Foreign properties lure Chinese buyers
Updated: 2012-09-21 13:36
By Zhao Yanrong (chinadaily.com.cn)
When many Western countries are struggling with economic recovery and trying whatever they can to attract international investors, a quick way to attract them in China, is to sell local properties to rich Chinese for Western permanent residencies.
More than 140 land developers, real estate agencies and immigration agents outside the Chinese mainland are showcasing their projects at China World Trade Center from Thursday to Saturday, a record year for the Beijing International Property Expo/Autumn in terms of international applications in its 20-year's history.
Many countries are participating in the biggest annual housing event in Beijing for the first time, such as the Netherlands, Portugal and Switzerland. The largest international exhibition group with more than 30 booths on the second floor of CWTC is from Cyprus, an island country in the Eastern Mediterranean Sea which few Chinese people know about it.
Cyprus introduced a new immigration policy at the end of 2011, which allows a person who buys a house in Cyprus not less than 300,000 euros ($388,000) applying immediately for a residence permit in this EU member.
By the end of August, more than 600 Chinese families applied for the investment programs in Cyprus, and the transaction amount was as high as 24 million euros, according to the report from 51cyprus.com, who claims themselves as the Chinese portal website for Cyprus.
"When we started promoting the Cypriote investment immigration program early this year, we found very little information about the country in Chinese websites," said Zhang Dingxi, public relations specialist from Worldway Group, an immigration service company based in Hong Kong.
As a neighbor of Greece, Cyprus purchased a large amount of Greek bonds. Affected by Greece, who was in a deep trouble of the eurozone debt crisis in the past two years, Cyprus needs more foreign investments to support local economy, Zhang added.
"Through our negation with Cyprus government, our clients now can gain the permanent residency within two months, much shorter than the eight months period when the policy newly issued last year," she said.
Compared with a two bedroom apartment priced around 3 million yuan ($189,000) in Sanya, one of the most popular holiday destinations in South China, the price for houses in Cyprus sounds more attractive for Chinese buyers.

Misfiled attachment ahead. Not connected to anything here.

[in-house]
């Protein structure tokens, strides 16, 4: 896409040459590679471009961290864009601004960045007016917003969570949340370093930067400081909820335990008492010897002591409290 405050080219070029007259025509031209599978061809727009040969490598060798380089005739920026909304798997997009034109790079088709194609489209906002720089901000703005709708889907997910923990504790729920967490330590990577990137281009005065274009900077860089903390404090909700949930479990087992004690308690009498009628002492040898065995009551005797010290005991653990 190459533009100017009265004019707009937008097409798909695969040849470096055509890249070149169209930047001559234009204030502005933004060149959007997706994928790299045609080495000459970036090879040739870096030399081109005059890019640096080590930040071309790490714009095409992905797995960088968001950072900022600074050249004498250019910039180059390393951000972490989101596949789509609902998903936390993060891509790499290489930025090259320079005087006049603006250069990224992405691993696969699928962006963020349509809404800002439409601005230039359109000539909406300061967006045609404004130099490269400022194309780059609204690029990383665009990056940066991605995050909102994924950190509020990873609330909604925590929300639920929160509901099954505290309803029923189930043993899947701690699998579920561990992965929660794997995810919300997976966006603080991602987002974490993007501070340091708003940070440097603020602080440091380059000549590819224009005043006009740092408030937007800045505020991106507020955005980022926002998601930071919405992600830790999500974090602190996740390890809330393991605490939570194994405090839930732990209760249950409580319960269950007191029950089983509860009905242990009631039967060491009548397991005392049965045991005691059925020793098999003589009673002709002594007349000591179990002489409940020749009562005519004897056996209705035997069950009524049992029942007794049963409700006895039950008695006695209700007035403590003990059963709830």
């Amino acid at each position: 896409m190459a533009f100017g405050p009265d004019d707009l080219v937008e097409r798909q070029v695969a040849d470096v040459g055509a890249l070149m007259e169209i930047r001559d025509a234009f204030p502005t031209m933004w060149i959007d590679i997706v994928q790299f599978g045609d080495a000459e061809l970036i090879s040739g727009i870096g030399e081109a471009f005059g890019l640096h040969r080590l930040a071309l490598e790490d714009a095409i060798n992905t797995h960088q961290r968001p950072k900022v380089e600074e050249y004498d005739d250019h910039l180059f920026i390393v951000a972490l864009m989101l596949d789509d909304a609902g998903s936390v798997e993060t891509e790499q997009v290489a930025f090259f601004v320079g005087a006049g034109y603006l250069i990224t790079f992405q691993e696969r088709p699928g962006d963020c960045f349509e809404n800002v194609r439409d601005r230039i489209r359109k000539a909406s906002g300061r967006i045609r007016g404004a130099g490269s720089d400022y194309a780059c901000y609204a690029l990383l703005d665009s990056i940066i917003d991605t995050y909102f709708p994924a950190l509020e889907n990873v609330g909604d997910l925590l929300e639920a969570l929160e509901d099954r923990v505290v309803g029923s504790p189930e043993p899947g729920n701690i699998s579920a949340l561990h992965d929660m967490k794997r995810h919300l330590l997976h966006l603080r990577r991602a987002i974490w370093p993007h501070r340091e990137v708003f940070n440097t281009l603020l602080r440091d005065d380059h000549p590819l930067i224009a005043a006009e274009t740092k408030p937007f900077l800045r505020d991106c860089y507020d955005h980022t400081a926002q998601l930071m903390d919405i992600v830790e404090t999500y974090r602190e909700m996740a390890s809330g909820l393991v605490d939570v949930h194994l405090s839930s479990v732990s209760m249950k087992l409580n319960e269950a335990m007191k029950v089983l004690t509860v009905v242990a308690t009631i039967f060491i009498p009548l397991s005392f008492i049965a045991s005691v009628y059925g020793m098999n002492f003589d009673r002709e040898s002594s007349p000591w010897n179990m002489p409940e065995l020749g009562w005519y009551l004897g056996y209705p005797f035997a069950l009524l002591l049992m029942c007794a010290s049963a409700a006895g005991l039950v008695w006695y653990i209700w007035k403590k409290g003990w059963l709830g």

Although the country is not a Schengen country yet, Cyprus' passport holders can travel around Europe easier than Chinese citizens. The great climate, beautiful seascapes and Western country's education resource are also highlighted by those agents.
"If you register a company in Cyprus, it won't help you to gain a residency, but purchasing our properties does," said Demis Constanti, sales manager of Patroclos Group, a land developer from Cyprus.
According to Constanti, Cyprus has been a popular investment destination for Europeans before the Chinese noticed it this year. English people take it as a holiday land, and Russians come for its lowest tax rate in EU for business. But most Chinese invest for its permanent residency.
"The favorable policy will last no longer than three years till local economy fully recovered," he said, adding that most properties worth 300,000 euros are sold out, and the cost of investment immigration to the country is increasing with its growing popularity worldwide.
"Most of our Chinese clients invest around 400,000 euros, and some even spent more than 500,000 euros."
Many Chinese visitors to the expo are wandering around the international session, but only few really made their decision to this new European market.
"It sounds like a good place for holiday, but I really didn't know much about the country. I don't think I am going to buy any in a near future," said Chen Jianguo, a private entrepreneur from Liaoning province in his late 50s.
Compared with the new market like Cyprus, traditional popular Western markets such as the United States still attract most Chinese visitors'attention.
The EB-5 visa pilot program, a method of obtaining a green card for foreign nationals who invest money in the US, is due a few days later on Sept 30, after three years expansion in 2009. But most immigration agents and developers told China Daily that the policy is likely to be renewed, which keep the US' popularity for Chinese investors.
"For another 10 years, I think the program will keep going, because US needs more investment to create more jobs," said Anthony Pugliese, director of Florida-based United States Growth Found LLC which uses the money from EB5 applicants to build infrastructures.
Pugliese said the US government is stricter on approval of projects which are eligible for EB-5 visa application, meanwhile they are much open to individual investors who are interested in investing in US through the program.
"The government wants solid projects which can create jobs indeed but also protect the investors' interest."